We’re continuing to learn more about Josh’s story and his immediate need for a kidney. If you missed it, you can read all about Josh’s Kidney Disease Diagnosis here. While we’re sharing his full story over the next week or so, the need for a new kidney is now. At the bottom of this article, you can find out how to get the process started to see if you might be that perfect match for Josh.
Josh’s Childhood with Kidney Disease
WDW Hints: Prior to your transplant, Josh, how were you feeling? Do you remember what treatments were like as a child? Were there activities you couldn’t participate in, due to treatments or overall health?
JOSH: I remember the thing that was really hard was not being able to go outside with my friends after 7pm. My dialysis was in my room from 7pm – 7am, 7 days a week. My friends would be doing stuff at school or just playing in the neighborhood, and I couldn’t. I don’t remember when I was a baby, of course. And thinking back, I feel like I didn’t really KNOW that I was sick until I was a little older. I remember not being able to play outside. I remember seeing sunsets out my window instead of in person. I remember seeing baseball games on TV instead of at the ballpark. But I didn’t really know I was REALLY sick until I got a really bad infection in my tummy from the dialysis catheter and had to be on hemodialysis. I was SO SICK. Hemodialysis is so different. The blood actually leaves your body to be cleaned. My body didn’t react well and I felt awful all the time. I was exhausted. I didn’t want to go to school. I didn’t want to get out of bed. Food didn’t taste right so I had a diet of chicken nuggets and mashed potatoes. Those were the only things I could eat.
I couldn’t participate in contact sports because of the dialysis catheter. I REALLY REALLY wanted to play hockey—so bad. In every way. My cousin was a great hockey player and I just wanted to play. But because of that catheter and the likelihood that I could get injured, I wasn’t allowed. That was hard for me. That’s the only sport I was ever really interested in.
CAROLYN: I remember when Josh was a baby. Little ones can’t tell you where it hurts, but as a mom, you know. Josh threw up every single morning—usually all over me. His little body was in turmoil all the time. Even though peritoneal dialysis was much better than hemodialysis, his little body just went through hell every night. In the morning, like most of us, he was hungry and ate well. But it all came back up. I remember the nurses telling me at our appointments “now if they say he needs a feeding tube, don’t fight it. Just let them do it.” That didn’t sit right with me. Neither did the advice of the social worker who said “Quit your job and go on Public Aid. This will break you financially.” Well, I kept my job and Josh never had a feeding tube. And when he was about 3, he got BETTER!! He actually got to be off dialysis for TWO WHOLE YEARS between 3-5. It was an amazing time! He felt good, he looked good, he wasn’t tied to a machine. He took swimming lessons, played soccer, and took gymnastics. It was a great gift.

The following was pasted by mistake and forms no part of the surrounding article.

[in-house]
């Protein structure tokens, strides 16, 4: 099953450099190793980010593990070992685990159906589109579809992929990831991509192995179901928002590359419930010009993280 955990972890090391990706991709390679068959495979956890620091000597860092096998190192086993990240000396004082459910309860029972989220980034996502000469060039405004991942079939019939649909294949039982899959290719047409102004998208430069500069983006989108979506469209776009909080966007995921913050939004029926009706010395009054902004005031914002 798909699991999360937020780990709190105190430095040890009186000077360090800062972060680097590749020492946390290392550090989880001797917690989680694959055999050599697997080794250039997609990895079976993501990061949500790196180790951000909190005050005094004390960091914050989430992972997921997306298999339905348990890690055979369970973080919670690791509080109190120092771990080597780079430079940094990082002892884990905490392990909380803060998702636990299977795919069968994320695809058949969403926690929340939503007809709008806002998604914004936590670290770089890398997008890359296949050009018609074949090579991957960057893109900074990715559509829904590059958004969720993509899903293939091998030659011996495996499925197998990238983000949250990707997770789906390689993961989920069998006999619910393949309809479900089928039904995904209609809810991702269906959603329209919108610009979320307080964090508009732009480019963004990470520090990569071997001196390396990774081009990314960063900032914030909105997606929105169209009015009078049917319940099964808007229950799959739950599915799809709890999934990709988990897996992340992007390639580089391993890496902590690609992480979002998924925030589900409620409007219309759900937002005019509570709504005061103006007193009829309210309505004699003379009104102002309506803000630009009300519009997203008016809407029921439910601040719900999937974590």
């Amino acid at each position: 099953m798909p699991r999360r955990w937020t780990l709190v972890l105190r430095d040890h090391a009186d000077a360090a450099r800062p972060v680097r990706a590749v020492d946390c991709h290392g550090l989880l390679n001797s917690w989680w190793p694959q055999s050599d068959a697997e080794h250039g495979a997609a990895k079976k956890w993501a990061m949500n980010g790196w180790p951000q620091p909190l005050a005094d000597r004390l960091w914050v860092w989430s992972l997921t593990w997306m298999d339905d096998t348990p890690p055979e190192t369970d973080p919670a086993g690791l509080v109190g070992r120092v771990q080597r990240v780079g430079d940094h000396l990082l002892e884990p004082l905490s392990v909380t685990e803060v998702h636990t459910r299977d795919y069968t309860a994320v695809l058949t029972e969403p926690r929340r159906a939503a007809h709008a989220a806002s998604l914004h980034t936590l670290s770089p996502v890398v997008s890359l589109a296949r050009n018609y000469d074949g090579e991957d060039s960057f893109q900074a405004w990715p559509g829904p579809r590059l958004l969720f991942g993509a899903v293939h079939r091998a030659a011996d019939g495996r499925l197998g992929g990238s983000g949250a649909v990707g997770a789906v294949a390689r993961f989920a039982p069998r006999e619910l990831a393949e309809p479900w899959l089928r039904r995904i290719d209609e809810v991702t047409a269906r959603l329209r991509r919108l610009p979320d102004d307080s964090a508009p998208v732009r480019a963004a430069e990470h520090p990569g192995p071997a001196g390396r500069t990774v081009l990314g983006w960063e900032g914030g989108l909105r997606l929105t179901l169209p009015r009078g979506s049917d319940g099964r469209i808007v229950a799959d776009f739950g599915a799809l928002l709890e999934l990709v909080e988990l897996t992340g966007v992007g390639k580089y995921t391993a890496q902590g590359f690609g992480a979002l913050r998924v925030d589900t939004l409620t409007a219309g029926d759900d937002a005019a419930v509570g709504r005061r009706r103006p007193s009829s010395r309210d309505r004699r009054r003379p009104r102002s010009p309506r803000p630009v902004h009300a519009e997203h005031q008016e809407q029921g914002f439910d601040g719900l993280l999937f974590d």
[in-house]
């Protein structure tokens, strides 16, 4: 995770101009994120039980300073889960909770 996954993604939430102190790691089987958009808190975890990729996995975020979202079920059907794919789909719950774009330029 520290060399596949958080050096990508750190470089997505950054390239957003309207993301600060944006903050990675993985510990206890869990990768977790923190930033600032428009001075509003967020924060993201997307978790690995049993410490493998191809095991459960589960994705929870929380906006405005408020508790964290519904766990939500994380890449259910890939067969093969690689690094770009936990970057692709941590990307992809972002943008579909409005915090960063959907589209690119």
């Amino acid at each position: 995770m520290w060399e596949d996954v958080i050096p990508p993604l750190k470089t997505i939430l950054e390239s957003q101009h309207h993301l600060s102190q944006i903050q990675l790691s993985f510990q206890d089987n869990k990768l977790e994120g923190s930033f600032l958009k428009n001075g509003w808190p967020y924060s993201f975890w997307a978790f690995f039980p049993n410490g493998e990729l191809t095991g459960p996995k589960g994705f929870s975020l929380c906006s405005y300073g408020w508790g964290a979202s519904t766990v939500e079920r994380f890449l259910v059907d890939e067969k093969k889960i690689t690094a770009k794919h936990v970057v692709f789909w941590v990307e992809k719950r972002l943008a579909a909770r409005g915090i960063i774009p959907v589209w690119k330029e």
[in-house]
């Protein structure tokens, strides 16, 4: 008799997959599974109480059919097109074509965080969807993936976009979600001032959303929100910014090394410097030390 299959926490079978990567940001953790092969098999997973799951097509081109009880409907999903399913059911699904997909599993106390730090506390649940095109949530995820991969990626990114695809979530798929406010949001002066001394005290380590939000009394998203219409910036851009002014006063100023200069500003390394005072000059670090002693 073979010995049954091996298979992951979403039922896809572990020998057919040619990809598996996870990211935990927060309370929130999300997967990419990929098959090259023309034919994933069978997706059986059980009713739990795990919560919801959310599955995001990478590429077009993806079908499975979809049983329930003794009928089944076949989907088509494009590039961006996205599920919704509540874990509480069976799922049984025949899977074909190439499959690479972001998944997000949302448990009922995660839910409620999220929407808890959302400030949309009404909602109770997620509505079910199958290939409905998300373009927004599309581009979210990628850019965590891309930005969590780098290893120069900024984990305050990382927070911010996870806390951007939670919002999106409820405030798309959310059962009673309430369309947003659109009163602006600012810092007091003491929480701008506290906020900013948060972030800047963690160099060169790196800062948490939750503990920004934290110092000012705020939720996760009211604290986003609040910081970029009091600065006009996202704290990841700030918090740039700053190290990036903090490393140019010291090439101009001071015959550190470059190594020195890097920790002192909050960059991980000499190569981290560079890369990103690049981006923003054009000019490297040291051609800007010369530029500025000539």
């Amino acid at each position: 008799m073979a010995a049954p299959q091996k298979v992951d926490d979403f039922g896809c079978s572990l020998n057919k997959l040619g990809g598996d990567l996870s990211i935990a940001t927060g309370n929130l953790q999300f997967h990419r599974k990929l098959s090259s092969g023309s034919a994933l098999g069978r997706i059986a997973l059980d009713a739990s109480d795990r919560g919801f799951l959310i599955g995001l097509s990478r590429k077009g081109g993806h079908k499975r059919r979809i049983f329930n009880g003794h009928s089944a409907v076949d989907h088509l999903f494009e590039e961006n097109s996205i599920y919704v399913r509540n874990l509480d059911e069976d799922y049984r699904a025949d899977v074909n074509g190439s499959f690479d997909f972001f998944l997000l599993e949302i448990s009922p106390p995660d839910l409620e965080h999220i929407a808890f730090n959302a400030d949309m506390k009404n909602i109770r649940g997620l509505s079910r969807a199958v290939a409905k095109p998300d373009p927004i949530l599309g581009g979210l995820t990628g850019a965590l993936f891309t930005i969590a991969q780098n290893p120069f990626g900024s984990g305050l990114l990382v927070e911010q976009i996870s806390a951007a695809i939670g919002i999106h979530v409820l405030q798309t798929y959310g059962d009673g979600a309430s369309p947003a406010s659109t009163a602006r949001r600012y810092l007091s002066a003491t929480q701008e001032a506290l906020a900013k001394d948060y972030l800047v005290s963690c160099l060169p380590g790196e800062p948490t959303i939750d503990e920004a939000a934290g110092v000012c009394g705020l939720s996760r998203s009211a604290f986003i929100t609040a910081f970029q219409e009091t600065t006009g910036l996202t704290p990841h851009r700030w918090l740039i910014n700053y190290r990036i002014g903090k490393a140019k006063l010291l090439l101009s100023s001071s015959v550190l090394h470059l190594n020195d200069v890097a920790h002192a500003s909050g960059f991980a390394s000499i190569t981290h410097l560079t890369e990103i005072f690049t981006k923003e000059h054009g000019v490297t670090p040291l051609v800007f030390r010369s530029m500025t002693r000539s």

JOSH: Oh YEAH! I remember that! Isn’t that when we went to Disney for the first time??
CAROLYN: We did celebrate the time without dialysis by going to Disney for the first time. We took my mom with us and had the time of our lives. I remember Tapestry of Nations parade coming by. It was drizzling and Josh was in his yellow Mickey poncho—dancing in the rain and splashing in the puddles. My little boy GOT TO BE A LITTLE BOY. It was AMAZING!
But unfortunately, it didn’t last. Shortly after that, he got sick again. His little kidney that was too small to begin with just couldn’t keep up anymore. So, it was back to peritoneal dialysis. Back to being tied down 12 hours every night. Back to tons of doctor appointments, lab work, and not feeling well. In April of 2003, Josh got to take a Make A Wish trip. Of course he chose Disney. Unfortunately, he was so sick, he didn’t really enjoy it. He got tired so quickly, even with his stroller. He still had to be on dialysis every night. So although we love Disney, it was a difficult time. And then it was time. . . His transplant was scheduled for September 2003.
- Part 1 – The Diagnosis
- Part 2 – Josh’s Childhood with Kidney Disease
- Part 3 – The Transplant
- Part 4… Coming Soon!
Consider becoming a Living Donor
As we’re publishing this very article today (on Feb 6, 2018), Josh is in the hospital right now. Josh had surgery yesterday to place a catheter to begin hemodialysis. He and Carolyn didn’t want to do dialysis at all, they were hoping to go straight to transplant. But unfortunately they can’t wait anymore. Josh would have preferred peritoneal dialysis to hemodialysis, but that’s not an option either right now. Josh & his mother, Carolyn, aren’t discouraged though! They know the perfect match is out there and it might just be YOU!
Will you consider becoming a Living Donor? Even if you aren’t an exact match for Josh, you could be a match for someone else in need. Too many people with Kidney Disease are dying just waiting to see if a match is made. Living Donors can drastically reduce that waitlist – what a Gift you could provide!
For Josh, the process begins with a simple phone call. The hospital will then look up a local health facility based on your location that will allow you to be screened to see if you’d qualify to be a donor. From Josh’s Medical facility:
For more general information on Kidney Donation, please visit: https://www.kidney.org/transplantation/livingdonors